Concerned woman
Coronavirus (COVID-19) is a new illness that thousands of people in the UK now have. It is impacting everyone’s lives, including autistic people and their families.

We wanted to provide you with some information and resources about Coronavirus to help you deal with this difficult time.

If you are looking for a social story to help explain Coronavirus to your relative or the person you support, Carol Gray has created one.

What is Coronavirus (COVID-19)?

Coronavirus is a virus which causes COVID-19, a new illness.

If you are ill with the virus you will usually have:

  • a new, continuous cough – you start coughing repeatedly
  • a high temperature – you feel hot to touch on your chest or back
  • a change or loss of your sense of taste or smell

Most people who get COVID-19 will get better.

What should I do if I think I have the virus?

  • Don’t go to your GP surgery, hospital or a pharmacy.
  • Stay at home.
  • If you are staying at home and not going near other people, you do not need to tell the NHS. 

The Government has released some advice about how to manage if you’re staying at home:

If your symptoms get worse or you don’t feel any better after seven days, then you should contact NHS. There is an online service or you can call 111.

How to help stop Coronavirus spreading

It’s important that we all try to stop the virus from spreading. 

If you have symptoms: 
  • If you live alone, stay at home for ten days from the first day your symptoms started.
  • If you live with others, stay at home for ten days but other members of your household should stay at home for 14 days. The 14-day period starts from the date the first person in the household showed symptoms.

There is more information about this on the government’s website

There are other things we should all do, even if you don’t have any symptoms:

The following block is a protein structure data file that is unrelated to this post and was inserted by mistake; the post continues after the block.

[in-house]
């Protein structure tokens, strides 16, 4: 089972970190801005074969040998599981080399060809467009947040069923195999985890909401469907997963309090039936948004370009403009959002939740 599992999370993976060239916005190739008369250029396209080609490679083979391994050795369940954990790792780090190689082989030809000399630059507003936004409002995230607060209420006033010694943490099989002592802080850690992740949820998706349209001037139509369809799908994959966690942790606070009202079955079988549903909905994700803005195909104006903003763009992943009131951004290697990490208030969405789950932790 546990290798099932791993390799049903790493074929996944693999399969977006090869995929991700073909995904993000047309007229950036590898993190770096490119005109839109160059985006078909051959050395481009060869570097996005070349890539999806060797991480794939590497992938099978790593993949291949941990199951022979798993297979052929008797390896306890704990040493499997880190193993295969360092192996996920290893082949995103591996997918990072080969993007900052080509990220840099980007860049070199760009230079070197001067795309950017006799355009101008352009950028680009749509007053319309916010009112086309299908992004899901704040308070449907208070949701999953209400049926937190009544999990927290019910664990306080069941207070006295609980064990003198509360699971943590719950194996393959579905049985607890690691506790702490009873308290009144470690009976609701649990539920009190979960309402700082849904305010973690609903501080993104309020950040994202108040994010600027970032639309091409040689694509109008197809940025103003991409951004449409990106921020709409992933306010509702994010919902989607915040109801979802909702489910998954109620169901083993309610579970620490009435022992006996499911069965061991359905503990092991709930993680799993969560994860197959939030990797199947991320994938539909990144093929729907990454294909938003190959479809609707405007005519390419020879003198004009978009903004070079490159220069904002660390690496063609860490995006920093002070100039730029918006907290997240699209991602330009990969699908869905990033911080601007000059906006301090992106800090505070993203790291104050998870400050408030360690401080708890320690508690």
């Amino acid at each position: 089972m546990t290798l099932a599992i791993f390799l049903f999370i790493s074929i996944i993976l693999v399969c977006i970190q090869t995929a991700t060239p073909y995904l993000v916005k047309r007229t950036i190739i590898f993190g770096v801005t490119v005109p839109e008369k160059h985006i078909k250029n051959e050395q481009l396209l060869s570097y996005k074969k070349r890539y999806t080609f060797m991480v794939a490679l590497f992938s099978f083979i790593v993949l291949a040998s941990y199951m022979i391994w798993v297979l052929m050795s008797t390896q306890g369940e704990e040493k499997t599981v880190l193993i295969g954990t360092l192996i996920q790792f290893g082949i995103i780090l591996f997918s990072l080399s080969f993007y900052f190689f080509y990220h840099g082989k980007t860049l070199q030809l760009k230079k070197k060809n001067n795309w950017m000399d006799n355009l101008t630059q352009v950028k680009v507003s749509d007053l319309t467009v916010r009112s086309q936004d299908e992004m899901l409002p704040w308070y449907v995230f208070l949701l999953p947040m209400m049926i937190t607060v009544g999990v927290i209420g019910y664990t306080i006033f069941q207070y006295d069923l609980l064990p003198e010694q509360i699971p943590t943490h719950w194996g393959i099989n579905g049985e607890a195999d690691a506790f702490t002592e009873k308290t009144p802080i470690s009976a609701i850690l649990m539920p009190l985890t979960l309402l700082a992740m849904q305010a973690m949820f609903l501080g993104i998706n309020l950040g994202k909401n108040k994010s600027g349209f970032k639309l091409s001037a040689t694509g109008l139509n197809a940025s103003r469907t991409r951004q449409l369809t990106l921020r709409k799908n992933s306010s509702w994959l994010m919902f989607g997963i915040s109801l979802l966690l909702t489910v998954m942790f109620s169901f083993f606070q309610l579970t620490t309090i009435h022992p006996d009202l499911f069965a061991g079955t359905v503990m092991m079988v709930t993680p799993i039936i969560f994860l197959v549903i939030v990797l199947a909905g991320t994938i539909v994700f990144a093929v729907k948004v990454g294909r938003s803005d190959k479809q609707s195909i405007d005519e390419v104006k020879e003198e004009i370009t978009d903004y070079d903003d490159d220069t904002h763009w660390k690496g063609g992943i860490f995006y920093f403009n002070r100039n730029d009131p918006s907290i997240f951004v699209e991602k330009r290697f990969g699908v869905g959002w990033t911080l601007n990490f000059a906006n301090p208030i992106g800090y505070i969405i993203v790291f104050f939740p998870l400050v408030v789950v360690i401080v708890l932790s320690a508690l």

• stay at home as much as possible
  • work from home if you can
  • limit contact with other people
  • wash your hands regularly. You should do this after coughing or sneezing and before eating any food.

There is information online about the best way to wash your hands on the NHS website.

Stay at home, only go out to:
  • exercise or spend time outdoors 
  • shop for essentials such as food or medicines
  • fulfil any medical or care needs
  • travel to work if you cannot work from home

If you do go out, keep two metres (six foot) apart from anyone who is not a member of your household or a carer. Wash your hands when you get home. 

If you had a letter from the NHS telling you that you are "extremely clinically vulnerable" (also called "shielding") you should still stay at home at all times. 

How can I talk to my autistic relative about what is happening?

You can download Carol Gray’s social story to help explain the current situation or use Mencap’s EasyRead information.

Resources to help you

We know that changes to routine, the sensory challenges of increased handwashing and the general anxiety of the situation can have a big impact for autistic people. We've created some handy tips to help you and your family in these difficult times. 

As the situation changes, we will update our resources and produce new ones to support you or your relatives and add them to our online resources

National Autistic Society’s schools, adult services and other activities for autistic people and their families

The health and well-being of everyone we support or who attends our activities and events is our absolute priority. We are sure you understand why we have already taken a decision to stop some activities. If there are any changes to an activity or service we run, we will always contact you.

If you or your relative attends one of our schools or adult services, please be assured that we will contact you directly if there are any changes to their usual service.

If you’ve signed up to attend or take part in one of our conferences, events or activities, we will contact you to let you know if these are going ahead.

Our Helpline and other online support services remain open.